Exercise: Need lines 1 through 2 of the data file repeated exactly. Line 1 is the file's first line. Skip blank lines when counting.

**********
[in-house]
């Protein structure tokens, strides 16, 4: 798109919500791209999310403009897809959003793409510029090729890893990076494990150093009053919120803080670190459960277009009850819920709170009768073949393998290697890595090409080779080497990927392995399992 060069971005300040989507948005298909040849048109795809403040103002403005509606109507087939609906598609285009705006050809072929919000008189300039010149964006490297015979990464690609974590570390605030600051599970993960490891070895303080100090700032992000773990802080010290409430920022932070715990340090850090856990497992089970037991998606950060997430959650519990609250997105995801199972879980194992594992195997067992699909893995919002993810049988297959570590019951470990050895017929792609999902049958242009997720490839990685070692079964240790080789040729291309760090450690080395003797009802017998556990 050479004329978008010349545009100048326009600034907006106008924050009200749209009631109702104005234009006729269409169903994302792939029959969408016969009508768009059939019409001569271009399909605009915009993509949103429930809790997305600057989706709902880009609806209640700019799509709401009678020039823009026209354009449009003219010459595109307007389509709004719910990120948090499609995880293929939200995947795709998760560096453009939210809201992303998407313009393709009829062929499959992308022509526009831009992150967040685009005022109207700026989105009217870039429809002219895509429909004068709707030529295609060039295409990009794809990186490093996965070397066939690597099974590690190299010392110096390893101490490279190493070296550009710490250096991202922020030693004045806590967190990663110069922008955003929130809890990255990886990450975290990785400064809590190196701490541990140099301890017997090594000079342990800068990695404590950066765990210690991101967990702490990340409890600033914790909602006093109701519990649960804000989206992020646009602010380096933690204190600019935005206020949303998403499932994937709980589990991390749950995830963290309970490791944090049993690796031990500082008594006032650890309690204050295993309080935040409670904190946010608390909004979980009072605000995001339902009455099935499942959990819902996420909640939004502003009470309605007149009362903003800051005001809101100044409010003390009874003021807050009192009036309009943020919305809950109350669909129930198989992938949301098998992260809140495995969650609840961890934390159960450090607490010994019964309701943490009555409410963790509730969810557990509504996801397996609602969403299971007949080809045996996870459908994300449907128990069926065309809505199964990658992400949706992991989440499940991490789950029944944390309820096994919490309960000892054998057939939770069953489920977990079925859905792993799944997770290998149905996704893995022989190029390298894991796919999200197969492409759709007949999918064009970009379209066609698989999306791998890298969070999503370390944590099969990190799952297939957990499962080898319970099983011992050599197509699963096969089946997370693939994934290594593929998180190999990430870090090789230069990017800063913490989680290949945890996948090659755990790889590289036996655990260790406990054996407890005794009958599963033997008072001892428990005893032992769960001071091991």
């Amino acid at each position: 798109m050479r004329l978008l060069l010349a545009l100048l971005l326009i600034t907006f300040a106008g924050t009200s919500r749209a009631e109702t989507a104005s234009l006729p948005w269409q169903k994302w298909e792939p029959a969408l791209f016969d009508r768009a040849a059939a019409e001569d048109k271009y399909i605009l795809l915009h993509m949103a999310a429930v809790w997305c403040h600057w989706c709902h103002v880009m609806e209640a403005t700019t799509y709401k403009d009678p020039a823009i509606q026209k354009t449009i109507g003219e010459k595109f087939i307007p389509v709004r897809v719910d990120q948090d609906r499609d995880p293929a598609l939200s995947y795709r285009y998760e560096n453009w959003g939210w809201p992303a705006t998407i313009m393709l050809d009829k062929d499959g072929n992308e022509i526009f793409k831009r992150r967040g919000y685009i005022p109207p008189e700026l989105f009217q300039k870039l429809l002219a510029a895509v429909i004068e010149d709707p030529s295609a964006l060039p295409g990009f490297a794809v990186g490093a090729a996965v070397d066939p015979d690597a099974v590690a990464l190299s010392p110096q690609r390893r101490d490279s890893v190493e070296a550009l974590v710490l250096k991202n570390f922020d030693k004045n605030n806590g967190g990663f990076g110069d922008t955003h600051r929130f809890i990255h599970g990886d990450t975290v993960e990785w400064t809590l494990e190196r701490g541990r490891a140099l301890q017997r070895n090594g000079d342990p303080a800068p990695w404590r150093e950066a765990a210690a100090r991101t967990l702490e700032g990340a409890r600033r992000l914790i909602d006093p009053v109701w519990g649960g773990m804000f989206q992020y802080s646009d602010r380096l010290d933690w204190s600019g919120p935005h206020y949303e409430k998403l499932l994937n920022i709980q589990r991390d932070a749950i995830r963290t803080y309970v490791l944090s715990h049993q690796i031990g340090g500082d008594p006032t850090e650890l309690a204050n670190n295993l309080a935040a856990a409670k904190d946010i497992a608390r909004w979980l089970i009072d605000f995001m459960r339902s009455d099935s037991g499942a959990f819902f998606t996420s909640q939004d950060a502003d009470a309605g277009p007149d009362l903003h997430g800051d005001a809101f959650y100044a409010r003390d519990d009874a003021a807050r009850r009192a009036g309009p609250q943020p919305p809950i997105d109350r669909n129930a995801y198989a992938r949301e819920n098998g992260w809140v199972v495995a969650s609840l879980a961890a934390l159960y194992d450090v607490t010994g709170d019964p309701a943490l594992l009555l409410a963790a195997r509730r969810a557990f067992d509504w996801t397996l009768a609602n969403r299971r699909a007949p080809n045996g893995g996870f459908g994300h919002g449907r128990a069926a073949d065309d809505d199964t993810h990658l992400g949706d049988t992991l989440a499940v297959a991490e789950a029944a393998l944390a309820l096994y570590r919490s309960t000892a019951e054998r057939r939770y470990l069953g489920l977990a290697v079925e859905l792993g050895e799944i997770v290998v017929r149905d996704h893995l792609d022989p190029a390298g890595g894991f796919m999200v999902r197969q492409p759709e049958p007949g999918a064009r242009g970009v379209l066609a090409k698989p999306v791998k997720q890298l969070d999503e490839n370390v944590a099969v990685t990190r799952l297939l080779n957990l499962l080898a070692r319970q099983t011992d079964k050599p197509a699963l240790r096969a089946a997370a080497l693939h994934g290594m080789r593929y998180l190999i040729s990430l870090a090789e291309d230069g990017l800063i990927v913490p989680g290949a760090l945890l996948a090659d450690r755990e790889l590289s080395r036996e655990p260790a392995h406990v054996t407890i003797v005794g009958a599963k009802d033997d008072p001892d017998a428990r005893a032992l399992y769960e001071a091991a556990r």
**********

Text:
[in-house]
């Protein structure tokens, strides 16, 4: 798109919500791209999310403009897809959003793409510029090729890893990076494990150093009053919120803080670190459960277009009850819920709170009768073949393998290697890595090409080779080497990927392995399992 060069971005300040989507948005298909040849048109795809403040103002403005509606109507087939609906598609285009705006050809072929919000008189300039010149964006490297015979990464690609974590570390605030600051599970993960490891070895303080100090700032992000773990802080010290409430920022932070715990340090850090856990497992089970037991998606950060997430959650519990609250997105995801199972879980194992594992195997067992699909893995919002993810049988297959570590019951470990050895017929792609999902049958242009997720490839990685070692079964240790080789040729291309760090450690080395003797009802017998556990 050479004329978008010349545009100048326009600034907006106008924050009200749209009631109702104005234009006729269409169903994302792939029959969408016969009508768009059939019409001569271009399909605009915009993509949103429930809790997305600057989706709902880009609806209640700019799509709401009678020039823009026209354009449009003219010459595109307007389509709004719910990120948090499609995880293929939200995947795709998760560096453009939210809201992303998407313009393709009829062929499959992308022509526009831009992150967040685009005022109207700026989105009217870039429809002219895509429909004068709707030529295609060039295409990009794809990186490093996965070397066939690597099974590690190299010392110096390893101490490279190493070296550009710490250096991202922020030693004045806590967190990663110069922008955003929130809890990255990886990450975290990785400064809590190196701490541990140099301890017997090594000079342990800068990695404590950066765990210690991101967990702490990340409890600033914790909602006093109701519990649960804000989206992020646009602010380096933690204190600019935005206020949303998403499932994937709980589990991390749950995830963290309970490791944090049993690796031990500082008594006032650890309690204050295993309080935040409670904190946010608390909004979980009072605000995001339902009455099935499942959990819902996420909640939004502003009470309605007149009362903003800051005001809101100044409010003390009874003021807050009192009036309009943020919305809950109350669909129930198989992938949301098998992260809140495995969650609840961890934390159960450090607490010994019964309701943490009555409410963790509730969810557990509504996801397996609602969403299971007949080809045996996870459908994300449907128990069926065309809505199964990658992400949706992991989440499940991490789950029944944390309820096994919490309960000892054998057939939770069953489920977990079925859905792993799944997770290998149905996704893995022989190029390298894991796919999200197969492409759709007949999918064009970009379209066609698989999306791998890298969070999503370390944590099969990190799952297939957990499962080898319970099983011992050599197509699963096969089946997370693939994934290594593929998180190999990430870090090789230069990017800063913490989680290949945890996948090659755990790889590289036996655990260790406990054996407890005794009958599963033997008072001892428990005893032992769960001071091991």